Group Testifies Before House Committee And Files Lawsuit Demanding FBI Records About NSL Abuse
WASHINGTON – The American Civil Liberties Union is challenging National Security Letter (NSL) statutes on two fronts today, testifying before Congress and filing a lawsuit in federal court in its fight to end the government's abuse of NSL powers. NSLs, secretly issued by the government, are used to obtain access to personal customer records from Internet Service Providers, financial institutions and credit reporting agencies. Recipients of the NSLs are generally forbidden, or "gagged," from disclosing that they have received the letters. The ACLU and representatives from the Department of Justice will testify before the House Judiciary Subcommittee on Constitution, Civil Rights and Civil Liberties at a hearing on a bill introduced by the committee's chairman, Representative Jerrold Nadler (D-NY), entitled "The National Security Letters Reform Act of 2007."
"As it stands, the NSL statutes invite abuse and both the FBI and Department of Defense have repeatedly accepted that invitation by manipulating the powerful tool Congress gave them," said Caroline Fredrickson, Director of the ACLU Washington Legislative Office. "In the past two years the Department of Justice's Inspector General has released consecutive reports lambasting the FBI for its systematic exploitation of NSLs. The FBI's solution of creating stricter internal guidelines is futile since the bureau has proven time and again it cannot police itself. If Congress doesn't move quickly to bring this authority in line with the Constitution, there's no doubt there will be further misuse and misconduct."
"The current National Security Letters statutes do not appropriately protect the privacy of innocent people," said ACLU National Security Project Director Jameel Jaffer, who will testify at today's hearing. "Congressman Nadler's bill would preserve the government's ability to investigate people who are actually security threats, but it would also provide important – and constitutionally required – safeguards for civil liberties."
The ACLU and New York Civil Liberties Union also filed a federal lawsuit in New York today to uncover the extent of the FBI's misuse of National Security Letter powers. Specifically, the lawsuit seeks the release of records pertaining to the FBI's use of NSLs at the behest of other agencies including the Department of Defense (DoD) as well as documents concerning the FBI's use of its gag power. Newly un-redacted documents released to the ACLU last month in a separate Freedom of Information Act (FOIA) lawsuit revealed that the Defense Department is using the FBI to circumvent legal limits on its own NSL power and may be obtaining sensitive records of people within the U.S. to which the military is not otherwise entitled, simply by asking the FBI to issue the record demands. While the FBI has broad NSL powers and compliance with FBI-issued NSLs is mandatory, the Defense Department's NSL power is more limited in scope.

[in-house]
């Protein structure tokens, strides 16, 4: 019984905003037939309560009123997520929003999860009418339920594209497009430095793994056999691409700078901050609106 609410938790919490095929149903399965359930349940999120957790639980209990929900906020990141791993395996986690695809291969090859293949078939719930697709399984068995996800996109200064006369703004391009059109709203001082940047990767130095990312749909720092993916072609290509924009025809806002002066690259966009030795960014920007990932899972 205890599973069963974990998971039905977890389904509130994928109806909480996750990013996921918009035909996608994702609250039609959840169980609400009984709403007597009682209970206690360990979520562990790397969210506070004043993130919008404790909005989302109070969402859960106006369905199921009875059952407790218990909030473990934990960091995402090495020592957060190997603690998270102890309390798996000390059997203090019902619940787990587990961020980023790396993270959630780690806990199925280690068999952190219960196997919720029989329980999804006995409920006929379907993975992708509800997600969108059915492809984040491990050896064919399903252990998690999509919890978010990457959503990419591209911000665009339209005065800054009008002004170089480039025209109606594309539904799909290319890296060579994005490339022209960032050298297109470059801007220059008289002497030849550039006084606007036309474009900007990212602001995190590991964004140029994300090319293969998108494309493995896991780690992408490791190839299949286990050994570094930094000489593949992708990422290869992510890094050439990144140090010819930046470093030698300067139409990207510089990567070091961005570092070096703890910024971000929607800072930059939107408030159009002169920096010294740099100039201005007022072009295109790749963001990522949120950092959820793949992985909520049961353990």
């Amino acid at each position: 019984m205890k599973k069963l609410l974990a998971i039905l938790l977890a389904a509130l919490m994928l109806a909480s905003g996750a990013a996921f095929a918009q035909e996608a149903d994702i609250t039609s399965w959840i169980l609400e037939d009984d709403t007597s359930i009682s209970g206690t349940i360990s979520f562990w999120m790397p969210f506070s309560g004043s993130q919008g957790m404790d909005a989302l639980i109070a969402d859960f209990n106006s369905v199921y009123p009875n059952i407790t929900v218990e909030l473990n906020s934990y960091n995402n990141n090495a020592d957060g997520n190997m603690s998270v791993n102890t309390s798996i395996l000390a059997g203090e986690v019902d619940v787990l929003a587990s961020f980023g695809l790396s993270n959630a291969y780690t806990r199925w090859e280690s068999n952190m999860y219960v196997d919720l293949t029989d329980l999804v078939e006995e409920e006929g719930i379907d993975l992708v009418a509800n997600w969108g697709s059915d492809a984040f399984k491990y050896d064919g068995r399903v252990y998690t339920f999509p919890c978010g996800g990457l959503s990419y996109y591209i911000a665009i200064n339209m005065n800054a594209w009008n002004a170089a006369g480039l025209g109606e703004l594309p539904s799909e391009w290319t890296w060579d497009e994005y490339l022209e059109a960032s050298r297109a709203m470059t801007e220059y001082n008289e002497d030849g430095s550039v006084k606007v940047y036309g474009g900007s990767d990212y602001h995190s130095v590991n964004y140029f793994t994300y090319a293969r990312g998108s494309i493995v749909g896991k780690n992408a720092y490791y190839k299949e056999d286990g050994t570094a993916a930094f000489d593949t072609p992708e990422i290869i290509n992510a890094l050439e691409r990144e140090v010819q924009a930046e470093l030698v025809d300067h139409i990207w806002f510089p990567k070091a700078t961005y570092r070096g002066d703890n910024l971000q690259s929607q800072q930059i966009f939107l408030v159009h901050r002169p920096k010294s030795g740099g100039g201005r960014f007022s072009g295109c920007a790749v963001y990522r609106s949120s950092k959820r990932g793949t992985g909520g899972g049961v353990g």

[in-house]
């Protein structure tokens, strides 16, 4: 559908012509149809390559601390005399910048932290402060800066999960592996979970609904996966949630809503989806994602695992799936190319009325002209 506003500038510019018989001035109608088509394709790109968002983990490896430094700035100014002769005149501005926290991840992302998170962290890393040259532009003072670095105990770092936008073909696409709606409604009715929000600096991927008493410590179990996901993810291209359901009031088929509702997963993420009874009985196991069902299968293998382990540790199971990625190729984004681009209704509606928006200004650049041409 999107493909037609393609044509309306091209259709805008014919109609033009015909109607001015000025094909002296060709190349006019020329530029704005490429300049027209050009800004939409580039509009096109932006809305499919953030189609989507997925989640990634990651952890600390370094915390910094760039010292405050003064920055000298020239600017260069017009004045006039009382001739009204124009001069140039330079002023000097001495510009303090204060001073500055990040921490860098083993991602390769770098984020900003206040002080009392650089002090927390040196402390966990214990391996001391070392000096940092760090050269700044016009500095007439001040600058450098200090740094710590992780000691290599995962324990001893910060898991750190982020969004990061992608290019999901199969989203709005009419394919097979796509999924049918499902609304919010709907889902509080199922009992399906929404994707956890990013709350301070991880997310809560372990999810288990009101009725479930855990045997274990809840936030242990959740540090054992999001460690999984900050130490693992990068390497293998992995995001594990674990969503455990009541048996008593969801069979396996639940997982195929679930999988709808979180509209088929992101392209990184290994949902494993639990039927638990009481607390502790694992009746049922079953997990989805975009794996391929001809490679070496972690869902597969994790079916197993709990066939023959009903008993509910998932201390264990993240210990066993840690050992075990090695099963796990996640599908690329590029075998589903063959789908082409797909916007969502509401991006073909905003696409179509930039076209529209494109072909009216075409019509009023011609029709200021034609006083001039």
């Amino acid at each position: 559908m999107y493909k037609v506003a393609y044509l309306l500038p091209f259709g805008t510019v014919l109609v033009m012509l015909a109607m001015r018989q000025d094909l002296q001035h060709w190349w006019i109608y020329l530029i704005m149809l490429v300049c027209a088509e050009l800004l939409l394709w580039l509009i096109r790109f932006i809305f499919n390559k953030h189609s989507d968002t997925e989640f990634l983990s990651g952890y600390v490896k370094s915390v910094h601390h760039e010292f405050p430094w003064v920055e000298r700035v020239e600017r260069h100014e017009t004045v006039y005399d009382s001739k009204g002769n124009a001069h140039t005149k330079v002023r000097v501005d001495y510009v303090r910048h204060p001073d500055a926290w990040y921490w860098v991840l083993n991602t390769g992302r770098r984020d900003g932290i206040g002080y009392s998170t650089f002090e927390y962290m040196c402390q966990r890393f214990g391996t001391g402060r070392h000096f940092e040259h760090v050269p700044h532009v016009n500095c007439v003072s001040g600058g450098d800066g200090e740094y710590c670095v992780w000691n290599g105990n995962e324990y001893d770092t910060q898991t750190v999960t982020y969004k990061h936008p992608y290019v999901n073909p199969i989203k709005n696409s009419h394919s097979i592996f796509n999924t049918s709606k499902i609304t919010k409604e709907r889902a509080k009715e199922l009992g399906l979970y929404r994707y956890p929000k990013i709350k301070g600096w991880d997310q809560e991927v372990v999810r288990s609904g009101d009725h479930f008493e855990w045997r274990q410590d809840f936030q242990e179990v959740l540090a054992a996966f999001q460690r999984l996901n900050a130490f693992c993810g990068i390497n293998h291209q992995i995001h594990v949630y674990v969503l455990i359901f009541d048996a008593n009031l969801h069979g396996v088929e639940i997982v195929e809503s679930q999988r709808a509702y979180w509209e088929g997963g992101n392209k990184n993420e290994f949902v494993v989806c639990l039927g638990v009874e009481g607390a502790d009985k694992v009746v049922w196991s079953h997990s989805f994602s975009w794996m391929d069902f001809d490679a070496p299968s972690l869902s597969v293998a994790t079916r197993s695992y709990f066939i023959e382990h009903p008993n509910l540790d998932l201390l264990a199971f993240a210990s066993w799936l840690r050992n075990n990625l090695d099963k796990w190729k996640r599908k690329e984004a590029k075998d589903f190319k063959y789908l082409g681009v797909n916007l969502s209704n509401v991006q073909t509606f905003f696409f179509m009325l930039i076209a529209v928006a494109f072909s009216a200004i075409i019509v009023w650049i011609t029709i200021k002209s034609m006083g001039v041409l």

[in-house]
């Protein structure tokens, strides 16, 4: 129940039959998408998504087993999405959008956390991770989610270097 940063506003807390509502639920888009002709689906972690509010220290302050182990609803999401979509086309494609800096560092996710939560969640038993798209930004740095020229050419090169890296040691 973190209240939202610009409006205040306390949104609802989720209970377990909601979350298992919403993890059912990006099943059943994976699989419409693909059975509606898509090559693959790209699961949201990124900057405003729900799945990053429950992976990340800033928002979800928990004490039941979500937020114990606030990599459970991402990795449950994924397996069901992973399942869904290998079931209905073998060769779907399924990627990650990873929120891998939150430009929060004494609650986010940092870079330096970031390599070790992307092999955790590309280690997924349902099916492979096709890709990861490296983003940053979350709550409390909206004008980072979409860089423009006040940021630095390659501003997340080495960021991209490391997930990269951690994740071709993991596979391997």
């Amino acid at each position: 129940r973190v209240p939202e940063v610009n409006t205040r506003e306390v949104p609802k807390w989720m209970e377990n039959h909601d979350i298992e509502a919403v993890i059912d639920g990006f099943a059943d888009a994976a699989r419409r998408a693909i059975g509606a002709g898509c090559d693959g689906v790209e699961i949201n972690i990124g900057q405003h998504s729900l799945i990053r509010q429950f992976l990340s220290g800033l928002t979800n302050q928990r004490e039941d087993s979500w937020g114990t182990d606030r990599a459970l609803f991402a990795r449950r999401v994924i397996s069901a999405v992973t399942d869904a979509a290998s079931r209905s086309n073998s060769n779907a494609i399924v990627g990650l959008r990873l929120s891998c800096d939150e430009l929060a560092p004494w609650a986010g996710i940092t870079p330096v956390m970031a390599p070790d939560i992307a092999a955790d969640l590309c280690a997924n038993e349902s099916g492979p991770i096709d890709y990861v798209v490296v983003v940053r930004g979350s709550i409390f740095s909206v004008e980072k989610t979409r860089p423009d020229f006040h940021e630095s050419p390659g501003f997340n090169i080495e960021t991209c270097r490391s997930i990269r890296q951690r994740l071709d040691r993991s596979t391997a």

Earlier this month the Department of Justice's Office of the Inspector General (OIG) released a report on the FBI's use of National Security Letters that revealed a systemic, widespread abuse of the NSL power. The OIG report noted two instances where the FBI, on its own initiative, issued NSLs to obtain sensitive information after the Foreign Intelligence Surveillance Court had already rejected its requests. The report also revealed that the FBI issued almost 50,000 NSLs in 2006."The American public has a right to know if the FBI is flouting the law by issuing National Security Letters on behalf of other agencies and whether it is improperly gagging NSL recipients," said L. Danielle Tully, an attorney with the ACLU. "The FBI cannot be trusted to police itself. Only through greater transparency, stricter guidelines and meaningful oversight can we begin to disentangle this mess."
Putting the issue of NSL abuse further under the microscope, the ACLU released a memo on last month's OIG report regarding the FBI's ongoing abuse of its NSL and Section 215 powers. In the memo, the ACLU highlights the FBI's continuing use of gags on NSL recipients and notes, among other significant failings, that the FBI has not established procedures to limit the retention of private data as required by statute. The memo also highlights Inspector General Glenn Fine's misgivings about whether new internal controls established by the FBI and Department of Justice after the last NSL report will be successful, given the nature and scope of the problems he continues to uncover.
Attorneys in today's lawsuit against the FBI are Jaffer, Tully and Melissa Goodman of the ACLU National Security Project and Arthur Eisenberg of the NYCLU. The legal complaint is available at:
The ACLU's testimony can be read at:
The ACLU's memo on the recent OIG report on NSLs can be found at:
More information about the ACLU's challenges to the NSL power is available at: www.aclu.org/nsl